By Christopher Allen — ChristopherA@LifeWithAlacrity.com — Licensed CC-BY-SA 4.0
I have been both a practitioner in, and an observer of, participatory organizations for some time. This is my very opinionated guide as to some the best practices of participatory organizations based on my experience, and some to offer some possible shared language about those practices so that we can talk about them further.
First, why do I use the word "organization" rather than a broader word like "group" or a more specific word like "corporation"?
The definition of "organization" is "an organized body of people with a particular purpose, especially a business, society, association, etc.". As the word doesn't define how groups of people work together, only that they have a purpose--I find it suitably generic. I also think it is important to differentiate between groups of people that have a purpose as opposed to groups that do not. A mob does not have a purpose, nor do many affiliations who share something in common such as being red-headed or living in the same neighborhood. A community, an open source project, a non-profit, a corporation, are groups that all have a purpose. I want to focus on groups with a purpose.
Next, what do I mean when I qualify a subset of organizations by using the word "participatory"?
The definition of participate is "to take or have a portion" and the root of the word comes from the latin ‘participare’ meaning "to share in". Participation, more specifically in our western culture, also implies fairness in such sharing.
Thus a "participatory organization" is a group of people who share a purpose and share, in a fair fashion, the effort and the results of achieving that purpose. Organizations can come in many forms and sizes, can have a wide variety of purposes, work together in wide variety of ways, and can achieve many different results, but participatory organizations share.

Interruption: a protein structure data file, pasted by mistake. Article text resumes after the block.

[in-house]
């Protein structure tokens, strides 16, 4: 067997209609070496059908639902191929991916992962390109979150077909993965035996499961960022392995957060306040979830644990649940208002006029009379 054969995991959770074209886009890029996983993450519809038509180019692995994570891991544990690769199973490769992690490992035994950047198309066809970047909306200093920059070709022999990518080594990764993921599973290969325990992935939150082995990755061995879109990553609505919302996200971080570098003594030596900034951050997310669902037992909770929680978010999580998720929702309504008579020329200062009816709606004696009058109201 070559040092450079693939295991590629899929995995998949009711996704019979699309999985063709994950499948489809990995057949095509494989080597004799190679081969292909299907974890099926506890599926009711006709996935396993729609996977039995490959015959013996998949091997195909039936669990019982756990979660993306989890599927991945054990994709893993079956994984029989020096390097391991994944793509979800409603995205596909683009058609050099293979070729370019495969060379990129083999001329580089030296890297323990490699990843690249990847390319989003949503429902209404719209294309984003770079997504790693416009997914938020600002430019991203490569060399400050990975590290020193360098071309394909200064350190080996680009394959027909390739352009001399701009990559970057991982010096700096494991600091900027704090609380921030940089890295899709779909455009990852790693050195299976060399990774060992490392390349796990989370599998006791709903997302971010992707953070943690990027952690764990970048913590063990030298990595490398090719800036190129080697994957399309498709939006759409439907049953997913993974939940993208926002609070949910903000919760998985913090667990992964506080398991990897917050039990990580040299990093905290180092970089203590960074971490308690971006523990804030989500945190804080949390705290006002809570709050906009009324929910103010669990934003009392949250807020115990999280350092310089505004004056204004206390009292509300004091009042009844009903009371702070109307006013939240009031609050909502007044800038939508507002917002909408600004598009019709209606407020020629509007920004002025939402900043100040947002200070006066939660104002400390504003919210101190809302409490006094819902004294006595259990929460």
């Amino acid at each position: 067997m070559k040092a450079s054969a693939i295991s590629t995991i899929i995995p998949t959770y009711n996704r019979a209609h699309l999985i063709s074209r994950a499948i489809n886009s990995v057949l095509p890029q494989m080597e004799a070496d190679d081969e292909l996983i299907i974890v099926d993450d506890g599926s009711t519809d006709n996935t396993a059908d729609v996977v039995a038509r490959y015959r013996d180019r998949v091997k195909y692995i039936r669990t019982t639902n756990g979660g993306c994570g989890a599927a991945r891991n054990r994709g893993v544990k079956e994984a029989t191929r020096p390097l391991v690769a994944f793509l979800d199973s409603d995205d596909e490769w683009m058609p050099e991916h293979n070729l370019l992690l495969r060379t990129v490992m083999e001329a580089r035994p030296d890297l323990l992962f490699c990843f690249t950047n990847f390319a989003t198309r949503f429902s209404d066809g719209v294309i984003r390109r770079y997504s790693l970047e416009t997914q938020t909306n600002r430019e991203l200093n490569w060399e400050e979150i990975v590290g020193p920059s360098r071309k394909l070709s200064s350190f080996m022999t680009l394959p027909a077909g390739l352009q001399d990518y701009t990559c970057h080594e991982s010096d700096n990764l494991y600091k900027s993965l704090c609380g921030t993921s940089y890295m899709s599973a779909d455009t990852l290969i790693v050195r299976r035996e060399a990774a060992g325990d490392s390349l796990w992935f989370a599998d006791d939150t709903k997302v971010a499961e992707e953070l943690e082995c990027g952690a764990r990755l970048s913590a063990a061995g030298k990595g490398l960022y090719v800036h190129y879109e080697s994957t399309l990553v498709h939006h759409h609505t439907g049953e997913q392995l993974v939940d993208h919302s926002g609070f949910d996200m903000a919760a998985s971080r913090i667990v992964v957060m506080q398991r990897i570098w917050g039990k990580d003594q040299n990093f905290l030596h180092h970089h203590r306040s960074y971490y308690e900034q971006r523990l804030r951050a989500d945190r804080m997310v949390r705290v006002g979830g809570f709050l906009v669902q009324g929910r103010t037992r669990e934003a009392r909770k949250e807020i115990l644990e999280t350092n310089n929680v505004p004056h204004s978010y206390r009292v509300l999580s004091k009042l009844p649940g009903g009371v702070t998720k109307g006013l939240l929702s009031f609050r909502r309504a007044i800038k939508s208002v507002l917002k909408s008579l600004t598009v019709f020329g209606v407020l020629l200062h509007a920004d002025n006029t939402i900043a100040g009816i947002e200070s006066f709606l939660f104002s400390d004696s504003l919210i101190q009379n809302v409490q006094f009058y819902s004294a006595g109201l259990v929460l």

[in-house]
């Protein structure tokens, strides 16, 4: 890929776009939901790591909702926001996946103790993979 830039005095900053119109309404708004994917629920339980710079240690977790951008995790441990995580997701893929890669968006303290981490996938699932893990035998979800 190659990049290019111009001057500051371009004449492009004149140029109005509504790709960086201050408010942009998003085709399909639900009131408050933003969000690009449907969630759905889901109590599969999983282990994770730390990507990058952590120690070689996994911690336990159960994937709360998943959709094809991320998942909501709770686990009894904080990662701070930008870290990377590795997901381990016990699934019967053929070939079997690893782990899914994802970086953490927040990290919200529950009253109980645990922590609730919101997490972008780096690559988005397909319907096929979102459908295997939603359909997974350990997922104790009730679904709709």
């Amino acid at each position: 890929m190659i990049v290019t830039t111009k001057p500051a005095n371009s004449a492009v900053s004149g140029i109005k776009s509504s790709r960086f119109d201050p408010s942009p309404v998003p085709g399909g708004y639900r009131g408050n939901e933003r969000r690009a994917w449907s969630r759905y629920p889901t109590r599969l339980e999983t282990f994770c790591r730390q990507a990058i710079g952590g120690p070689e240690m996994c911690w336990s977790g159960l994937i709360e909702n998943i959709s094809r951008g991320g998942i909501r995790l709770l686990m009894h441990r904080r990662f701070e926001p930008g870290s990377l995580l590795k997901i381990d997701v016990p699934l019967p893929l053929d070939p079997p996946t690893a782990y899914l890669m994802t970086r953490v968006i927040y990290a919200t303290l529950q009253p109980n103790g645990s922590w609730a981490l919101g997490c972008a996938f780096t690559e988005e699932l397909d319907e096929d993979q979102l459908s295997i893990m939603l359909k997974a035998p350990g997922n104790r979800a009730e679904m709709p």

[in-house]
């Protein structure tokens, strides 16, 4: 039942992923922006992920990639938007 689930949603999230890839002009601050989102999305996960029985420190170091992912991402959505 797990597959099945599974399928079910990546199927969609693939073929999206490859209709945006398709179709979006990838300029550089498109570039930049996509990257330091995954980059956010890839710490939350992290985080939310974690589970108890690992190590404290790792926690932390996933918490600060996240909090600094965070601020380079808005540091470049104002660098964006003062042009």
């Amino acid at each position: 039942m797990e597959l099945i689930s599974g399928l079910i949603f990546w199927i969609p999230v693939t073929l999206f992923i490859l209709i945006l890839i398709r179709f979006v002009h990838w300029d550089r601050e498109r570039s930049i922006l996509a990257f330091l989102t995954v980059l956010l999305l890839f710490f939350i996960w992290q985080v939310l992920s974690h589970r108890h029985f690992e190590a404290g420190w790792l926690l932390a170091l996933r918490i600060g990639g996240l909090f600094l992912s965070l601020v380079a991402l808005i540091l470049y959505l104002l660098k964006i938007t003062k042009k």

There are a wide variety of terms for related practices: self-managing organization, flat organizations, cooperatives, collaboratives, etc. however, I've often found these terms too narrow — often focusing on a specific kind of group, a specific process or method, or share the work without fairly sharing the results of that work. However, there are many valuable things to learn from these related practices.
The advantages of involvement in participatory organizations are numerous, but there is a cost. In order to fairly share the work and the achievements from the work, there are a wide variety of practices (skills, knowledge, communications, methods, processes, and tools) that must be learned and used by the members of organization. These require both investment of time & energy to learn, as well as time & energy on an ongoing basis to function.
There is one particular personal bias that I have about participatory organization practices — I favor patterns over specific processes or tools. I feel too often practitioners get lost — a process that worked in one specific case causes problems in another, a great tool is too much effort or becomes a distraction, or either a process or a tool is manipulated by someone to cause unfair results. Focusing on patterns allows for flexibility to make sure that fair results are achieved.
Discovering common patterns in processes and tools is difficult — it requires learning differing shared languages and approaches, energy for real-world practice to experience them, time to deepen understanding & analysis, and sufficiently different examples of different disciplines to see what patterns they have in common.
This document shares my explorations so far into discovering patterns in a participatory organization practices, starting mostly with a taxonomy and inventory of existing practices. It is an opinionated guide--however, most of these practices I've not had sufficent time and experience with them to say that my early opinions are correct. Thus I welcome your own experience and am quite willing to change my mind.